Species / International Ovis

Aoudad or Barbary Sheep

Ammotragus lervia


Free-ranging in parts of Texas, New Mexico, California and Mexico. Also on private properties, mainly in Texas, but also in a number of other U.S. states.


200-250 pounds. The aoudad is a strongly built animal, with a short mane on the neck and shoulders and long, flowing hair on the throat, chest, forelegs (where it forms pantaloons or chaps) and tail. Overall coloration is sandy-brown with the under parts paler.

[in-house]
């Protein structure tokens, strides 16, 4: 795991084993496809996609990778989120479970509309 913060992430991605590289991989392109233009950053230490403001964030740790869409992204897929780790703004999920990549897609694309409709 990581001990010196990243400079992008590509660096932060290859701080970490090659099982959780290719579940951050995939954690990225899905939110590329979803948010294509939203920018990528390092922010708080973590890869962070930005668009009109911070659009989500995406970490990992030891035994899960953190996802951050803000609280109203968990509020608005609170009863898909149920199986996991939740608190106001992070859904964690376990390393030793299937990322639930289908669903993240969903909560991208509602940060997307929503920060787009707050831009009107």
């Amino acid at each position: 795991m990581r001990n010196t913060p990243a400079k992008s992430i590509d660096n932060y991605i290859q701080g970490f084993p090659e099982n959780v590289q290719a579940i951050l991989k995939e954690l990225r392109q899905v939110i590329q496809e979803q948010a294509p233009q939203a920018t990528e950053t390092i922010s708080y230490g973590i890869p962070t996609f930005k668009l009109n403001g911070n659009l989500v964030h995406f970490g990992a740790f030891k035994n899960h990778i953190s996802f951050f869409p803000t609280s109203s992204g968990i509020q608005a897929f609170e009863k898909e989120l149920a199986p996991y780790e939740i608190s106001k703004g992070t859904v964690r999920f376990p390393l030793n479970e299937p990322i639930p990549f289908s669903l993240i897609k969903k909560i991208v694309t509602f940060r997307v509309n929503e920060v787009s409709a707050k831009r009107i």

Native to the desert mountains in the Sahara region of northern Africa. In 1924, aoudad were released on the Hearst Ranch-mostly unfenced-in San Luis Obispo County, California, and have since populated nearby areas, where they have been hunted without legal protection. Introduced in 1950 in the Canadian River Canyon in New Mexico by the state game department, with hunting by drawn permit. Also found in the wild in southeastern New Mexico, mainly as the result of escapes from private enclosures. Occurs in the wild in Palo Duro Canyon south of Amarillo, Texas, as a result of state-sponsored releases, also elsewhere in Texas from private releases. Released in the wild in several places in Mexico. The aoudad is a superb game animal, exceptionally challenging when free-ranging and difficult even where fenced.

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